More and more land in California is going up in flames. The area in the state burned by wildfires has increased by a factor of five since 1972, according to a recent study, which identified human-caused warming the likely culprit.
So what’s to be done?
The Karuk Tribe wants to fight fire with fire.
This summer the tribe, one of the largest in the state, released a climate-adaptation plan that calls for a return to a more natural fire regime. According to the plan, using prescribed burns at appropriate times of the year in place of the current policy of fire suppression would reduce the possibility of high-severity fires, which have proven deadly and costly for California in recent years and are expected to worsen as the climate warms.
“Climate adaptation is about restoring human responsibilities and appropriate relationships to the natural world,” says Bill Tripp, deputy director of Karuk Natural Resources Department and a co-author of the plan.
Wildfires have always been a part of the ecology of California, and “Karuk people have long been part of the ecosystem,” says Tripp. Prescribed burning, in particular, has been a key part of cultural practices of Indigenous people for millennia. As the Karuk climate plan explains, “Due in part to these thousands of years of purposeful fire management, the forests of this region are ecologically dependent on fires that are low in heat production, or ‘cooler’ fires.”
But much of that historic burning was snuffed out with the arrival of white settlers and a century-long U.S. government policy of fire suppression. In the Karuk territory and many other areas of the West, ecosystems are adapted to burn frequently, but suppression disrupts those natural processes. Instead, forests end up with dense, homogenous stands of trees, meadows are crowded out and dead materials accumulate on the forest floor — all of which can contribute to high-intensity fires that are now being supersized by warmer, drier forest conditions.
For the Karuk, this has consequences for everything from food to culture. As the plan explains, “The exclusion of fire has led to radical ecological changes including high fuel loads, decreased habitat for large game such as elk and deer, reduction in the quantity and quality of acorns, and alteration of growth patterns of basketry materials such as hazel and willow.”
Many scientists, as well as tribes, are calling for more controlled burns, but efforts for the Karuk to bring fire back to the land — and better increase their resilience in the face of climate change — are complicated by issues of sovereignty and lagging policy.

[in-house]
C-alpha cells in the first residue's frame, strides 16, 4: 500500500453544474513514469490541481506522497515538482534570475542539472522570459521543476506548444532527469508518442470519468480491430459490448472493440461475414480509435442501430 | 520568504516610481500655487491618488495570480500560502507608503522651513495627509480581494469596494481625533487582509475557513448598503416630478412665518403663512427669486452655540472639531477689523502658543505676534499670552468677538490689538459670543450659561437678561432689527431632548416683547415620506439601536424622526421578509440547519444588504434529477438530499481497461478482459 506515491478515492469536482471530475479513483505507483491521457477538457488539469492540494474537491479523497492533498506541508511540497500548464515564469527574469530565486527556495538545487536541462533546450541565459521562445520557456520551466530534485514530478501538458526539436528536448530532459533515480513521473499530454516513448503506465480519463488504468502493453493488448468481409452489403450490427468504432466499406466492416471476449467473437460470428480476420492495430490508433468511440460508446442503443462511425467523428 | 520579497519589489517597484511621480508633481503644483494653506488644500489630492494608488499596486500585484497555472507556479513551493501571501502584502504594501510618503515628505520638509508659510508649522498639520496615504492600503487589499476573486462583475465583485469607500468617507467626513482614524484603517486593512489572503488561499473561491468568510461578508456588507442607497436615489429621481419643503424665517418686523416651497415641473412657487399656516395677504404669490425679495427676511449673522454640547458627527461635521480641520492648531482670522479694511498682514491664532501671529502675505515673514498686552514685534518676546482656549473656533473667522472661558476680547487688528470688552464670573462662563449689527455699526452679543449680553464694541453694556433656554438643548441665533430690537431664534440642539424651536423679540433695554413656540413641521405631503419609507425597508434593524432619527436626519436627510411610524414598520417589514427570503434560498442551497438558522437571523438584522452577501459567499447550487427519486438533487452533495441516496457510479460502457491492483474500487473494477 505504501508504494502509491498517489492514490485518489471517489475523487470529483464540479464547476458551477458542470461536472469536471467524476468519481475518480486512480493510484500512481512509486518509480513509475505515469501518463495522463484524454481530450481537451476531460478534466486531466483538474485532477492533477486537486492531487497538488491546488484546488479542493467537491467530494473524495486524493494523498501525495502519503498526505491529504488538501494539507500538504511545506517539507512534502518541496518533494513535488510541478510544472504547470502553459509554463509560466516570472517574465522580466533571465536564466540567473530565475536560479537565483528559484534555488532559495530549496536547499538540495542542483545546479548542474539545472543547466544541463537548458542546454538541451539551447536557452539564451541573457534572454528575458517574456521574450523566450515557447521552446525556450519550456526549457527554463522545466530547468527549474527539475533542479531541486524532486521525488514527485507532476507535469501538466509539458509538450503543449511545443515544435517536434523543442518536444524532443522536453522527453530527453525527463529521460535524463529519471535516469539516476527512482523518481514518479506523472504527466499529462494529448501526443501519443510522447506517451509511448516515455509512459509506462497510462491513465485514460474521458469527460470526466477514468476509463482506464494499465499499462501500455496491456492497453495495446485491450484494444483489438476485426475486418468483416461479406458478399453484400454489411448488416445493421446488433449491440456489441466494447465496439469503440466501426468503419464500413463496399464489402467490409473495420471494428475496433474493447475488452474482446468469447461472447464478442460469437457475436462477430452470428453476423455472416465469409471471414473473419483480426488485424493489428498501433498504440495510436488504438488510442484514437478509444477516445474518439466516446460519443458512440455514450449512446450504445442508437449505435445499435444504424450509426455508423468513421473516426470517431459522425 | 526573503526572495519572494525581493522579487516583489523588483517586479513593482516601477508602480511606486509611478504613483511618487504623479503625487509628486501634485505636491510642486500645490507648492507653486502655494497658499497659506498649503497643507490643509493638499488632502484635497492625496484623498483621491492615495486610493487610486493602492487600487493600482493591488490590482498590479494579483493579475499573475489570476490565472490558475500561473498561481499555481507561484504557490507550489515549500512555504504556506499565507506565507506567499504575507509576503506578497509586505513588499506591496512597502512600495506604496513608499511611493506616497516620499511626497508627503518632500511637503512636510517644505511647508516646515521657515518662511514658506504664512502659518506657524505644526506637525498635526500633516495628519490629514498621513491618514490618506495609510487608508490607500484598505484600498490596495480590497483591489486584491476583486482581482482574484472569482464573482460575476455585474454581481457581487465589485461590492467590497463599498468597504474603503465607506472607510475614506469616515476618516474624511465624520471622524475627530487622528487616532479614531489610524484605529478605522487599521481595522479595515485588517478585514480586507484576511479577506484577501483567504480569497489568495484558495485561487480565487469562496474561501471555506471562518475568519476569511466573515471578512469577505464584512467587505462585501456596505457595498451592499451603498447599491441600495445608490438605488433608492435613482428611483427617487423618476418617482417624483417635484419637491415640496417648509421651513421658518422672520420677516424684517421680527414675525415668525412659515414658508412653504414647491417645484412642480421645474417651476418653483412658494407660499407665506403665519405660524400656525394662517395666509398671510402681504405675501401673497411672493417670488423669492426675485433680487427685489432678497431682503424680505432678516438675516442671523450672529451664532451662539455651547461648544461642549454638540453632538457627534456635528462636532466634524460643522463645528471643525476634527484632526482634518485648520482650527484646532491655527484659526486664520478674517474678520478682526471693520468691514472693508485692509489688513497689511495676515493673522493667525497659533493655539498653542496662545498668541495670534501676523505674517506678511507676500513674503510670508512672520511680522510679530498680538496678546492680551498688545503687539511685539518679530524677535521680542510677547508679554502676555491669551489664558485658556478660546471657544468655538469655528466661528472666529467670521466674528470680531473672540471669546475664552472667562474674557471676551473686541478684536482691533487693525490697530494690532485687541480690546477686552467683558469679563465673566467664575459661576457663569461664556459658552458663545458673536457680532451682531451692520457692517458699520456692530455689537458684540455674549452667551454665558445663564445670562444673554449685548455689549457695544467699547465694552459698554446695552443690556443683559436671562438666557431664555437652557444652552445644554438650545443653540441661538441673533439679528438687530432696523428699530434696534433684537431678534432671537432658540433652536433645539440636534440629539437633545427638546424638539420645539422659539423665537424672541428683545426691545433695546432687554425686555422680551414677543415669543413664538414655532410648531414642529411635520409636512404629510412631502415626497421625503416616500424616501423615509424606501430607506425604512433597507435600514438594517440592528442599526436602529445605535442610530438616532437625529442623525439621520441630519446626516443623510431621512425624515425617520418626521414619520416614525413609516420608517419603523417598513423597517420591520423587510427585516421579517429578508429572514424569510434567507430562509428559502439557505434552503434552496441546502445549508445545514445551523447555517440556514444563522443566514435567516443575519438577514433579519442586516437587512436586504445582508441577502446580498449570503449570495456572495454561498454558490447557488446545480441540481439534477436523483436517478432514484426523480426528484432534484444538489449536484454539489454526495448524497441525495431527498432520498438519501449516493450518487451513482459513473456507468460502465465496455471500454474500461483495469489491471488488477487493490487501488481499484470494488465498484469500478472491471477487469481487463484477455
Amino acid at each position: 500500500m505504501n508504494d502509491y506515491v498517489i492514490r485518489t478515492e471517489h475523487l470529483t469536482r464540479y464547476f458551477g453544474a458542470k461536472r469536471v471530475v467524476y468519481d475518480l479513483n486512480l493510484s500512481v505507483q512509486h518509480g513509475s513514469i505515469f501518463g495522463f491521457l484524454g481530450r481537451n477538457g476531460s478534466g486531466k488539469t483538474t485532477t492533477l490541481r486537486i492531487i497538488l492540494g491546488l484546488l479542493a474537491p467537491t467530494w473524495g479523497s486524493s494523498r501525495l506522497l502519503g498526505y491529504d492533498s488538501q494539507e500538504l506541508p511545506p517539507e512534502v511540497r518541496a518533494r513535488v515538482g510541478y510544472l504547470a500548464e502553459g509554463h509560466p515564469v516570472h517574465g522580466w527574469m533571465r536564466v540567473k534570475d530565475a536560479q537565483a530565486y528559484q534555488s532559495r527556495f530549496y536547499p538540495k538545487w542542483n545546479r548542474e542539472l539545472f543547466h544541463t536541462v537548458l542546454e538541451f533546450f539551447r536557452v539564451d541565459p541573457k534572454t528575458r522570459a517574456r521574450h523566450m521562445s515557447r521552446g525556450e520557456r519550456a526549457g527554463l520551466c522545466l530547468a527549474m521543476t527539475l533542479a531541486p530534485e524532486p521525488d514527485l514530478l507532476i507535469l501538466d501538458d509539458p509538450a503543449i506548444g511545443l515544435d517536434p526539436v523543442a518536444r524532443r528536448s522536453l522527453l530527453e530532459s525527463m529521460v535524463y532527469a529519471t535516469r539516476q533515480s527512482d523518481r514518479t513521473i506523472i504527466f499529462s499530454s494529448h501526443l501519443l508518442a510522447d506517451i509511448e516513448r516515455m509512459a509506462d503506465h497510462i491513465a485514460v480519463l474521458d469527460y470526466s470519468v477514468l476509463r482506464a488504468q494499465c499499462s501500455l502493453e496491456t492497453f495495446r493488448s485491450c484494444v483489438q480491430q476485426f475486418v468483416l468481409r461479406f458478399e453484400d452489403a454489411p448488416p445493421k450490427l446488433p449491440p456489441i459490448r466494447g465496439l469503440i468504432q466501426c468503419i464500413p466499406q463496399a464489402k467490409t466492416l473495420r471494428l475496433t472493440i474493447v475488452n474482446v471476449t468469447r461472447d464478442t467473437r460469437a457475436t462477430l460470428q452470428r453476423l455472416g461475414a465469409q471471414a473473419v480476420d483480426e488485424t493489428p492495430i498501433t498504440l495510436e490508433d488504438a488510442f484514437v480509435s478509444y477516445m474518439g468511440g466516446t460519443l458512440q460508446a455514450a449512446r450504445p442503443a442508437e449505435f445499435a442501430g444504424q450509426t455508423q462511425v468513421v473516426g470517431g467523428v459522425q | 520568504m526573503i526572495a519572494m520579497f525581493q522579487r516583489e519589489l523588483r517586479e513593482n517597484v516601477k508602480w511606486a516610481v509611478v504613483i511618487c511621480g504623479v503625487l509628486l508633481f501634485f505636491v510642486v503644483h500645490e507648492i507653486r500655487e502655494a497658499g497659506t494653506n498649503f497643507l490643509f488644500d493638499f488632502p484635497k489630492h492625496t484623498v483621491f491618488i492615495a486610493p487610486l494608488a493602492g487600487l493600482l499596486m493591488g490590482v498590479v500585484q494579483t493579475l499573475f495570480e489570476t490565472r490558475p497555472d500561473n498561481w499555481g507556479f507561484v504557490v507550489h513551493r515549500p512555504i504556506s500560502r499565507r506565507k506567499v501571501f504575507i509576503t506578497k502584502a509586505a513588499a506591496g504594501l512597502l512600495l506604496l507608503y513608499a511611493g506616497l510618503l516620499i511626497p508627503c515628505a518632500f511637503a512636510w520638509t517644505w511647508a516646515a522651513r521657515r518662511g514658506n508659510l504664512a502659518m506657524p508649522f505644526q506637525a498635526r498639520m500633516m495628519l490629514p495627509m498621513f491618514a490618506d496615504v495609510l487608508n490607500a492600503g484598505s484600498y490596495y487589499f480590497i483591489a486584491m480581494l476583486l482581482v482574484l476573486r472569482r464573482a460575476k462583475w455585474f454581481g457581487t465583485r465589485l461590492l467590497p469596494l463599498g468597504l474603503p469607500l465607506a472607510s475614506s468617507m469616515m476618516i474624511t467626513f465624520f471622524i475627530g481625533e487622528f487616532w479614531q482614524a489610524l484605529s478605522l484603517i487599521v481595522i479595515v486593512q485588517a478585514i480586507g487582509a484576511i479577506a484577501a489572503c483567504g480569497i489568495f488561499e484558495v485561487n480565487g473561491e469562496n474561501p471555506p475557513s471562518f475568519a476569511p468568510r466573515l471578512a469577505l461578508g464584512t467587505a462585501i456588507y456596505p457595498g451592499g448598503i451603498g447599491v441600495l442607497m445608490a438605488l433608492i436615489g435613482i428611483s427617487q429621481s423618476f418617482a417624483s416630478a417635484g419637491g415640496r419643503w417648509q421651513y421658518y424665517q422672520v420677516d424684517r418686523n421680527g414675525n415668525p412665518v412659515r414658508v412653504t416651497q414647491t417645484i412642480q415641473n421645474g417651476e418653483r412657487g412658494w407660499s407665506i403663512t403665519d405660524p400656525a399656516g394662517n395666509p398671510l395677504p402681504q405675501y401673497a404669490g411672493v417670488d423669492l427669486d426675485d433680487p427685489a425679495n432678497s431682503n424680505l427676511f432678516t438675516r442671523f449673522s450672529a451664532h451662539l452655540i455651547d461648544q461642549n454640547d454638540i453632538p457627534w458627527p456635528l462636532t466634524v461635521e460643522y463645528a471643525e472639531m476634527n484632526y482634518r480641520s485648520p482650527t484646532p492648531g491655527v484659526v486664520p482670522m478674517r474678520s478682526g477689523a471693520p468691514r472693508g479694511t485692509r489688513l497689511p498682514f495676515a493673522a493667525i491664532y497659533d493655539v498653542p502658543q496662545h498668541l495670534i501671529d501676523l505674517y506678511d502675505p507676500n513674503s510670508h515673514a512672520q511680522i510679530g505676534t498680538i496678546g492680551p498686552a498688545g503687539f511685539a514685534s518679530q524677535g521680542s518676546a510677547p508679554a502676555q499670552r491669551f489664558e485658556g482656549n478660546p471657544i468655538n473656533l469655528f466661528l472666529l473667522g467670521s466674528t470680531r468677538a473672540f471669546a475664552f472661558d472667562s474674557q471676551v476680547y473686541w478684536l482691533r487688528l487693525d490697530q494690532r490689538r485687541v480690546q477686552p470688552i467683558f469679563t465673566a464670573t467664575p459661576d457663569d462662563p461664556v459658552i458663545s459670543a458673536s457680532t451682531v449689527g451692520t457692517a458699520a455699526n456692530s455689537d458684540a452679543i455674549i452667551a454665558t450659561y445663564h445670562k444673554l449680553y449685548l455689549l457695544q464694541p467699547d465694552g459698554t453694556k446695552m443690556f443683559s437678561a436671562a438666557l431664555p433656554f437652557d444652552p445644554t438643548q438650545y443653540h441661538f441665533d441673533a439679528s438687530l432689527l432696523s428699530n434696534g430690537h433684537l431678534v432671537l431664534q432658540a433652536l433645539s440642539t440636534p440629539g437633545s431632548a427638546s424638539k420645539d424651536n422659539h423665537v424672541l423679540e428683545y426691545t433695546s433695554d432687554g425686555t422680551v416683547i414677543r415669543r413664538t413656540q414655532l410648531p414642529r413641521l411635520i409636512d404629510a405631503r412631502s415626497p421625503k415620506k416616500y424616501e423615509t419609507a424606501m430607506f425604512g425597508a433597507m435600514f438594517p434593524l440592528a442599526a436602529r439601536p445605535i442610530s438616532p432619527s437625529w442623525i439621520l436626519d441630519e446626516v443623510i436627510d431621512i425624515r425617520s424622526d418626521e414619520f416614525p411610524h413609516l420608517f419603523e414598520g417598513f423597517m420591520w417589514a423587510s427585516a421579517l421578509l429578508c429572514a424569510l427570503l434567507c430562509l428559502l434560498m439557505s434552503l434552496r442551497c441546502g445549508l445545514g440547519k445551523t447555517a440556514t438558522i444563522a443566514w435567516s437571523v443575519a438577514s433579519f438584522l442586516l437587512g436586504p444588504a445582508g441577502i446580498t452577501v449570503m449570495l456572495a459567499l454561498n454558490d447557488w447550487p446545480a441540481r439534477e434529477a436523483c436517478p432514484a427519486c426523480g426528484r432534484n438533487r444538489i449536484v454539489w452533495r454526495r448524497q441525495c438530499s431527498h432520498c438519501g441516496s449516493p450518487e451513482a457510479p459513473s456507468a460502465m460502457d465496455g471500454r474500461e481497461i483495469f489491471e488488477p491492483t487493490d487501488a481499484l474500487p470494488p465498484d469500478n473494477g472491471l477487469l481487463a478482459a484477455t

The Karuk people hail from the rugged and remote Klamath-Siskiyou Mountains in Northern California, along the Klamath and Salmon rivers. Most of their aboriginal territory of just over 1 million acres is currently managed by the federal government as national forest, although the tribe never ceded the land.
Instead the tribe’s “heavily timbered, mineral-rich homeland” was “taken by the United States without ratification of its treaties negotiated in 1851,” historian Stephen Dow Beckham wrote in an article two years ago. With the promise of a reservation never fulfilled, the tribe has virtually no land base.
Tribal members are still dependent on the resources from the nearby forests for food, fiber and cultural practices, but decisions about how that land is managed falls to outside agencies, like the U.S. Forest Service.
That leaves the tribe with little control over its own future. The tribe is concerned that poor land management, combined with climate change, increasingly puts them at risk and threatens their cultural resources.
The risks have already started to materialize: Temperatures in the region have increased 2 degrees Fahrenheit since 1931, and the tribe has already seen more variable precipitation, decreased snowpack, earlier snowmelt, less spring runoff, drier fall weather, a longer fire season, and more insect pests and pathogens — including Phytophthora ramorum, which causes “sudden oak death.” All those things are expected to worsen with warming temperatures, and the ecological changes could affect other species of cultural significance for the tribe, including chinook salmon, Pacific lamprey, beavers, Pacific giant salamander, tanoaks, evergreen huckleberry and elk. Some species already face compounding environmental pressures from fire suppression, dams, logging and water diversions.
But the biggest concern is in the increased risk of high-severity fire, which can damage homes and infrastructure, create public-health risks, destroy cultural resources and diminish water quality. Big wildfires have already hit close to home for the Karuk. In 2008 the massive Klamath Theater Complex Fire, a conflagration that united 11 separate blazes, burned for three months in the region and consumed more than 190,000 acres. Then in 2014, the Happy Camp Complex Fire burned 134,000 acres, ripping through the heart of Karuk territory and prompting the tribe to turn its community center into a refuge for residents forced to evacuate their homes.
The Karuk’s climate-adaptation plan is an effort to shift the management dynamic and builds on some recent cooperative work among the Forest Service, the Karuk and other local groups.
“This plan is years in the making and we’re hoping we’ll be able to actually start to change the paradigm in the way fire is managed in Karuk country,” says Tripp.